The cover of the Aug. 9, 1937 issue of Life Magazine is all about watermelons. On it, several watermelons are wedged into various spots in the back of a pickup truck, packed in along for the ride.
A bald, middle-aged Black man with broad shoulders sits on the back of that truck, shirtless and outfitted in worn pants held up with suspenders. His name is Roy E. Parrish, hailing from Adel, Georgia, and as he sits on the back of the truck, he peers out into sprawling acres of farmland on either side of a winding dirt road.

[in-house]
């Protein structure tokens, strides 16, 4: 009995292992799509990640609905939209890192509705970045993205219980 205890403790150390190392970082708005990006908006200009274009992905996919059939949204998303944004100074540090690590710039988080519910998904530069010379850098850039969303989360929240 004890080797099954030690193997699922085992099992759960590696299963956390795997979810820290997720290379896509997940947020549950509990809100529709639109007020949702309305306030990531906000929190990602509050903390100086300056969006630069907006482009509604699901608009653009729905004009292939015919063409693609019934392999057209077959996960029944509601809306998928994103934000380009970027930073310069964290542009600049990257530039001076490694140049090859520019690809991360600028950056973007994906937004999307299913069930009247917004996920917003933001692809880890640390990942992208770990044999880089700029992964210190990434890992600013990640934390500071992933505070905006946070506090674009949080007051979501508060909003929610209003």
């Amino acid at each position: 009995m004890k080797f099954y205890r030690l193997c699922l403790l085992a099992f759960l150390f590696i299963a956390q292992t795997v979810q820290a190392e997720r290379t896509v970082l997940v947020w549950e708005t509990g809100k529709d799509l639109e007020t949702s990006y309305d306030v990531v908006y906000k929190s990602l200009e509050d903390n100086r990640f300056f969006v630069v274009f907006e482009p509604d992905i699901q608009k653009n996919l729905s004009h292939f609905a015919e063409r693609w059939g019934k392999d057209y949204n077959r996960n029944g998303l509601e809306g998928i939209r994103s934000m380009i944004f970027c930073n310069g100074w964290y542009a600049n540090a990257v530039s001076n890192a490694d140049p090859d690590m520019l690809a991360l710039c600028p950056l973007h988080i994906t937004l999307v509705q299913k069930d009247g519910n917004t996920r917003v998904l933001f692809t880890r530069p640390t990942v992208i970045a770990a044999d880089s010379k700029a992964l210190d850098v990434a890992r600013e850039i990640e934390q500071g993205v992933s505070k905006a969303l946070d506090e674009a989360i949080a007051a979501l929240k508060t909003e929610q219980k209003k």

It appears on the surface to be a glorious tribute to his hard work and harvesting, but it shrouds a much darker and destructive racist stereotype that has persisted even today—one linking African Americans to a cherished pastime of munching on watermelons during the warmer summer months.